SILENT PARTNER, THE (1978)

Miles, reading The Principles of Chess by James Mason,  is not terribly concerned with his physical well being, more so with staying multiple moves ahead of Reikle. Miles discovers untapped wells of duplicity, from lying to the cops to grand theft auto to improvised corpse disposal. Miles is not a killer but an adapter to circumstances, and his moral slipperiness, while preferable to Reikle’s abject depravity, is impossible to pin down. The nervous smiles that Gould cracks in the beginning of the film seem like normal anxious guy tics, but by the end they are a finely tuned mask so his opponents underestimate him. The “Miles” from the opening scene is a distant memory, this new one is a blank space, one that Reikle is prone to praising by the final reel. SPOILER ALERT: In the faux-happy ending Miles gets the girl and the money, but it is unclear if Miles wants anything anymore. He has emptied himself out for the dream of escape.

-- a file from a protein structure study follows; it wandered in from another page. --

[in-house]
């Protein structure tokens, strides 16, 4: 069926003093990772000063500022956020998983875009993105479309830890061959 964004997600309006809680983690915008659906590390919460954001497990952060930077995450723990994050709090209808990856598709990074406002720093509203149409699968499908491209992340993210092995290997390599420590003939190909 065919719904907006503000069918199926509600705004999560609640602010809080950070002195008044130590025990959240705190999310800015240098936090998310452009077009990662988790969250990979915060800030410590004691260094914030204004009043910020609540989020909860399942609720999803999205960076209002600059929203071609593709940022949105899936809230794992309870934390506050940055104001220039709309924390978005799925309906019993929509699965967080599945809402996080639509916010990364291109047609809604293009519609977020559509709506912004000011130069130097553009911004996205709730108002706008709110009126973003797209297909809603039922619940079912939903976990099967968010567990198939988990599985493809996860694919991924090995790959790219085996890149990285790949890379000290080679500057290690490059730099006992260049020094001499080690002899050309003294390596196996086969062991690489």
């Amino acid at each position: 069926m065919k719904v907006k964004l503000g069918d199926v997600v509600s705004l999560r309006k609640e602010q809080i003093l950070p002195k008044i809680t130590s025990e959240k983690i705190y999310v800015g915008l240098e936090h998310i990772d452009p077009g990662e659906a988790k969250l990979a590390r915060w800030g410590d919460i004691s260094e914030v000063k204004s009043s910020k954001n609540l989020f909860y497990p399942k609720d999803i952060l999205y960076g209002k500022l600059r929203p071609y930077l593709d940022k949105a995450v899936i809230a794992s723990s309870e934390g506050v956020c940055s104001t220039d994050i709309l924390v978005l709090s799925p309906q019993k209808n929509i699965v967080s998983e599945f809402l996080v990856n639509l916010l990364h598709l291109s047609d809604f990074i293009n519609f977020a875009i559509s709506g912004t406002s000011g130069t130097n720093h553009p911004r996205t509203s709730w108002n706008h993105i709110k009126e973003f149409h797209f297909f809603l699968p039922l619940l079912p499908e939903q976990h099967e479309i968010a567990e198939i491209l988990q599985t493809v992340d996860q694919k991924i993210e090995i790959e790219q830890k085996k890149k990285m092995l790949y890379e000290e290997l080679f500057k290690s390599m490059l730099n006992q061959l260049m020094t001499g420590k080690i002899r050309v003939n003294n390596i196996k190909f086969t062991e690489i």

SCENT OF DESPERATION: WHIFFS AND I WILL, I WILL…FOR NOW

April 16, 2013